1. Some might argue that in our current age of neoliberal globalization the best form of equality we can hope for is equality of opportunity. Is this argument correct? Are political and outcome equality even possible in North America today? Evaluate the status and prospects of these three forms of equality.
2. Which form of freedom (positive or negative) is more beneficial to democracy? Discuss the main differences between positive freedom and negative freedom. Should those seeking to extend democracy favour one over the other?
3. Giroux in his essay [from week 15] introduces the concept of “soft authoritarianism.” Can soft authoritarian exist within the context of a democracy in Canada or elsewhere? Whether you answer yes or no make sure to define what you mean by democracy. 4. Do capitalist markets help foster progressive democratic practices and values like freedom, rights, participation, inclusion, and equality? If so, what values and practices do they encourage? Or do they merely co-exist with these practices and values within contemporary political democracies? Or further, do they undermine such practices and values?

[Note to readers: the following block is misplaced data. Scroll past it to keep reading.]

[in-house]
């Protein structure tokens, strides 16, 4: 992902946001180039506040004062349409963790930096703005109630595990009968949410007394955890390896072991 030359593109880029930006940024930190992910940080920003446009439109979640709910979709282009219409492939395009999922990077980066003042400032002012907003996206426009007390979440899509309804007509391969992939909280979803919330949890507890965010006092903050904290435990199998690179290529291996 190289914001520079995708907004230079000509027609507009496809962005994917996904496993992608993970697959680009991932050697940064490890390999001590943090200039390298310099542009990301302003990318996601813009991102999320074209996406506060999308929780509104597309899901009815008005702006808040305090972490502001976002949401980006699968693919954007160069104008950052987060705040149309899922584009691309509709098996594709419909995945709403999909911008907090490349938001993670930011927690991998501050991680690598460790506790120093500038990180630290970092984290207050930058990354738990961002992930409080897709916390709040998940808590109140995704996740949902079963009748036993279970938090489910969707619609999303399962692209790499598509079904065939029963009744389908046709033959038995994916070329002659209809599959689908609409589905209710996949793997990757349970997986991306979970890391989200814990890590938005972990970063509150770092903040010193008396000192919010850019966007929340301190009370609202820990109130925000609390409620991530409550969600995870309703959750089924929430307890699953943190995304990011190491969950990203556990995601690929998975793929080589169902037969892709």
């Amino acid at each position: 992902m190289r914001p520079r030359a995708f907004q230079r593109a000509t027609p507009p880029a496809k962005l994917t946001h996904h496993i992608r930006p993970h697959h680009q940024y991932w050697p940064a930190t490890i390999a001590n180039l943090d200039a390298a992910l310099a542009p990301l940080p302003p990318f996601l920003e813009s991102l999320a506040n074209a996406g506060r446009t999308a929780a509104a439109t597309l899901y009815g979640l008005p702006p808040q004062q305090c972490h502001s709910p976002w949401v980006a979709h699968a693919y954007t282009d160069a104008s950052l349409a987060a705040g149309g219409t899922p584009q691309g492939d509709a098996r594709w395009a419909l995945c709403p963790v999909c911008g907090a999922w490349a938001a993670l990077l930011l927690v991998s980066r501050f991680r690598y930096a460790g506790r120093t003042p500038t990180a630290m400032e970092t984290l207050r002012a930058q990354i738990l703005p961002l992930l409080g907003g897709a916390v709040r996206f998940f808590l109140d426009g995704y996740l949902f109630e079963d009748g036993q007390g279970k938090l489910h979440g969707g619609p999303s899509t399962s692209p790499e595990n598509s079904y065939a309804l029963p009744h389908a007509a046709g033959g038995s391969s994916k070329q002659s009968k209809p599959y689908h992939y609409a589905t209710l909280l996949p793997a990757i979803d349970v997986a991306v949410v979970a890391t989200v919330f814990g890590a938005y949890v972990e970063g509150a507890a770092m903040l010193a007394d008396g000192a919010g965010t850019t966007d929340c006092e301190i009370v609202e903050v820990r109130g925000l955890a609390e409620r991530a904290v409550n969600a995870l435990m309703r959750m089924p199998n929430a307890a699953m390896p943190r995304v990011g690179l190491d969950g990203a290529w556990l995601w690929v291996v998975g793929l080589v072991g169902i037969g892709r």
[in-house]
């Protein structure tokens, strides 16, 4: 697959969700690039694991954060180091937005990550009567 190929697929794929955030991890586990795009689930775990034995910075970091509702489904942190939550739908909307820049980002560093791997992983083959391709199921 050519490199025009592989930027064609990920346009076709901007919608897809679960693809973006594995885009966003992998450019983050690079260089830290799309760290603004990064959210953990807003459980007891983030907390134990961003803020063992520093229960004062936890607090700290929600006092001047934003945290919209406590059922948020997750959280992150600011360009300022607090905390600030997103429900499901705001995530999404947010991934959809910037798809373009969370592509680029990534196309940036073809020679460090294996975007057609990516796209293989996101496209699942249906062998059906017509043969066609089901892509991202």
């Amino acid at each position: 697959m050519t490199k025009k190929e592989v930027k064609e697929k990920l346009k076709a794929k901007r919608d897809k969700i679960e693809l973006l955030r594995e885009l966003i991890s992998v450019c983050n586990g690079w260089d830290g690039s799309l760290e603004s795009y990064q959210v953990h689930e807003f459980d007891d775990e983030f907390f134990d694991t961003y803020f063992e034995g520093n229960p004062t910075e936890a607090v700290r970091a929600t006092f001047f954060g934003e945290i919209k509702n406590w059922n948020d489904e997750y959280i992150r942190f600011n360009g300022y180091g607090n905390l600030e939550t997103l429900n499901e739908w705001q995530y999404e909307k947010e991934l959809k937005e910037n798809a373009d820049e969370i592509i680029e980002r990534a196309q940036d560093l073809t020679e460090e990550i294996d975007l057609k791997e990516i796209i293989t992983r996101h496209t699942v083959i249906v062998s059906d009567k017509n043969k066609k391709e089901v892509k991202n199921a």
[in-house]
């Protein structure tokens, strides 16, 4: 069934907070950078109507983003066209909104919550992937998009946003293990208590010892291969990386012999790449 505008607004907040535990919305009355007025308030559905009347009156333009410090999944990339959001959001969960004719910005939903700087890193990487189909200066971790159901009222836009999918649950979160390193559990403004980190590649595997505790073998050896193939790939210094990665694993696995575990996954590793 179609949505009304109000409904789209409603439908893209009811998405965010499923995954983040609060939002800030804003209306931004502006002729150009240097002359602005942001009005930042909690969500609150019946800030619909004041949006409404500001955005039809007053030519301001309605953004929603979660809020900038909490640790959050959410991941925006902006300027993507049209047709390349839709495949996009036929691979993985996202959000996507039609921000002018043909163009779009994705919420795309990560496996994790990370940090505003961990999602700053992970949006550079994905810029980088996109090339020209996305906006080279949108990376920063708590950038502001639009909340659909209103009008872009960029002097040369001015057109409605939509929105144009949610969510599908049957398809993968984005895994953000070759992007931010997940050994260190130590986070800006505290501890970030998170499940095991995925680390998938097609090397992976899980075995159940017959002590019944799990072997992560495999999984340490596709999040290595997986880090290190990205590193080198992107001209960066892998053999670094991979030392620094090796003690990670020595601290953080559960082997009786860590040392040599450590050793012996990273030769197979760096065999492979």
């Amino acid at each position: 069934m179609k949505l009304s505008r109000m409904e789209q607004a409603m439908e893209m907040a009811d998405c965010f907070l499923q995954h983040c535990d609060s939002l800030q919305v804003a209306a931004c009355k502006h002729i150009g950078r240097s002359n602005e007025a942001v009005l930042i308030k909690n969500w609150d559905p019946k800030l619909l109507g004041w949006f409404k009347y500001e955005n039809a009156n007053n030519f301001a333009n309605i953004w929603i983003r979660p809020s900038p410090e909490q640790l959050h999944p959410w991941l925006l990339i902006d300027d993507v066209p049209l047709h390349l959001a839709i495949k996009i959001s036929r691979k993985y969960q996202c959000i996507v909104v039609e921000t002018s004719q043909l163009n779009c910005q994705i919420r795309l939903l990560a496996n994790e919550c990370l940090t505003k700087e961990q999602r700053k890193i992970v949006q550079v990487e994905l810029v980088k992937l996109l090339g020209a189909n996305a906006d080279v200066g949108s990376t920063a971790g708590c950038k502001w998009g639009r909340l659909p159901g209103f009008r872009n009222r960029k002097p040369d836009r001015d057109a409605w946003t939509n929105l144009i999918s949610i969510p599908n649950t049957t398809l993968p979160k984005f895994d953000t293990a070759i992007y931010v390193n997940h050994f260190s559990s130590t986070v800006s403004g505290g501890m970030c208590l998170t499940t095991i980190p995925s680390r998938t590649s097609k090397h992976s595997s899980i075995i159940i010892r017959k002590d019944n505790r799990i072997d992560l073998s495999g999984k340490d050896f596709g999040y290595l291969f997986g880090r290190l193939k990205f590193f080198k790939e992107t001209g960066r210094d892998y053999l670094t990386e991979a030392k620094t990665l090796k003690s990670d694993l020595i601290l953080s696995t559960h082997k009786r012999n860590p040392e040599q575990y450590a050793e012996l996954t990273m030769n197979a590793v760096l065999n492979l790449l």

Your answer can deal with the complexities these issues entail but there should be overall a clear thesis and argument.
Make sure that your answers – the claims and arguments you make – are documented. This means trying to validate your thesis and argument using published sources, logical analysis, or even data if that is relevant and available to you.
Research and Sources: While you are free to use course material, we expect you to use at least 5 high-quality sources beyond those of the readings in the writing of your essay.
Essays will be evaluated based on the following criteria:
• Presentation or style
• Content or substance
o Clearly articulated thesis
o Coherence of analysis
o Depth of analysis
o Range and quality of sources
o Use of supporting evidence
o Proper documentation of sources (use of an academic style, such as
APA, MLA, or Chicago, citations and bibliography)
o Paragraph and sentence structure